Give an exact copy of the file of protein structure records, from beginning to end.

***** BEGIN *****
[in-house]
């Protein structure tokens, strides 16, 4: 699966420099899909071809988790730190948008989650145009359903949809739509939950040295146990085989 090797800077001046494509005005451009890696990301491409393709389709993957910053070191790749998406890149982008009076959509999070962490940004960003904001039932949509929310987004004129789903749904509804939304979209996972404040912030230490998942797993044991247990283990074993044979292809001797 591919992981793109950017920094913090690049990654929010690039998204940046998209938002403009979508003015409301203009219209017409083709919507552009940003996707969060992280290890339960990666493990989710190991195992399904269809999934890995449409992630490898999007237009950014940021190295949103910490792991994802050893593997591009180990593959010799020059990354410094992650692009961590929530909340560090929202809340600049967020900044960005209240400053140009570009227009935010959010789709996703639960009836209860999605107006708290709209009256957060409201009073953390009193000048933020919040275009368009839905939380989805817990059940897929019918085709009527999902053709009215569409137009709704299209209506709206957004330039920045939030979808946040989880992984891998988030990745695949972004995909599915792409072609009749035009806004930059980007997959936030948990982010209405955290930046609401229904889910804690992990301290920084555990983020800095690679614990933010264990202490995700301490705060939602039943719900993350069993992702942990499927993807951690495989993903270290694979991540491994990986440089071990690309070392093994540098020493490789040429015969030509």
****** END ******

[in-house]
């Protein structure tokens, strides 16, 4: 699966420099899909071809988790730190948008989650145009359903949809739509939950040295146990085989 090797800077001046494509005005451009890696990301491409393709389709993957910053070191790749998406890149982008009076959509999070962490940004960003904001039932949509929310987004004129789903749904509804939304979209996972404040912030230490998942797993044991247990283990074993044979292809001797 591919992981793109950017920094913090690049990654929010690039998204940046998209938002403009979508003015409301203009219209017409083709919507552009940003996707969060992280290890339960990666493990989710190991195992399904269809999934890995449409992630490898999007237009950014940021190295949103910490792991994802050893593997591009180990593959010799020059990354410094992650692009961590929530909340560090929202809340600049967020900044960005209240400053140009570009227009935010959010789709996703639960009836209860999605107006708290709209009256957060409201009073953390009193000048933020919040275009368009839905939380989805817990059940897929019918085709009527999902053709009215569409137009709704299209209506709206957004330039920045939030979808946040989880992984891998988030990745695949972004995909599915792409072609009749035009806004930059980007997959936030948990982010209405955290930046609401229904889910804690992990301290920084555990983020800095690679614990933010264990202490995700301490705060939602039943719900993350069993992702942990499927993807951690495989993903270290694979991540491994990986440089071990690309070392093994540098020493490789040429015969030509």